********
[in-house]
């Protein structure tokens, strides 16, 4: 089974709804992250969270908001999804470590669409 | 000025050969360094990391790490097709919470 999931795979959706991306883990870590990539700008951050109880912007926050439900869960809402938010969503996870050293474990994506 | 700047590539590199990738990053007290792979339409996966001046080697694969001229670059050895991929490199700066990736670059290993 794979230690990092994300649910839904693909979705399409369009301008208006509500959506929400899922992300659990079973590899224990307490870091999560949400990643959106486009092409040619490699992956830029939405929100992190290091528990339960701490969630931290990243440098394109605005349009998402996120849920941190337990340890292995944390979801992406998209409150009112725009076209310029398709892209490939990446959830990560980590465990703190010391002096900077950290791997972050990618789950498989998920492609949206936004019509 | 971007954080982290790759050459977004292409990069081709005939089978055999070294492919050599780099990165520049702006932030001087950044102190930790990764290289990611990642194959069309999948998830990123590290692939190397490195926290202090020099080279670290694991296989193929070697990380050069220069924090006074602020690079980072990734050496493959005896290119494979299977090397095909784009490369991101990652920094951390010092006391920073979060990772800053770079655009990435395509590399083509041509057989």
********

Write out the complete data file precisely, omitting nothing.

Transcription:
[in-house]
């Protein structure tokens, strides 16, 4: 089974709804992250969270908001999804470590669409 | 000025050969360094990391790490097709919470 999931795979959706991306883990870590990539700008951050109880912007926050439900869960809402938010969503996870050293474990994506 | 700047590539590199990738990053007290792979339409996966001046080697694969001229670059050895991929490199700066990736670059290993 794979230690990092994300649910839904693909979705399409369009301008208006509500959506929400899922992300659990079973590899224990307490870091999560949400990643959106486009092409040619490699992956830029939405929100992190290091528990339960701490969630931290990243440098394109605005349009998402996120849920941190337990340890292995944390979801992406998209409150009112725009076209310029398709892209490939990446959830990560980590465990703190010391002096900077950290791997972050990618789950498989998920492609949206936004019509 | 971007954080982290790759050459977004292409990069081709005939089978055999070294492919050599780099990165520049702006932030001087950044102190930790990764290289990611990642194959069309999948998830990123590290692939190397490195926290202090020099080279670290694991296989193929070697990380050069220069924090006074602020690079980072990734050496493959005896290119494979299977090397095909784009490369991101990652920094951390010092006391920073979060990772800053770079655009990435395509590399083509041509057989």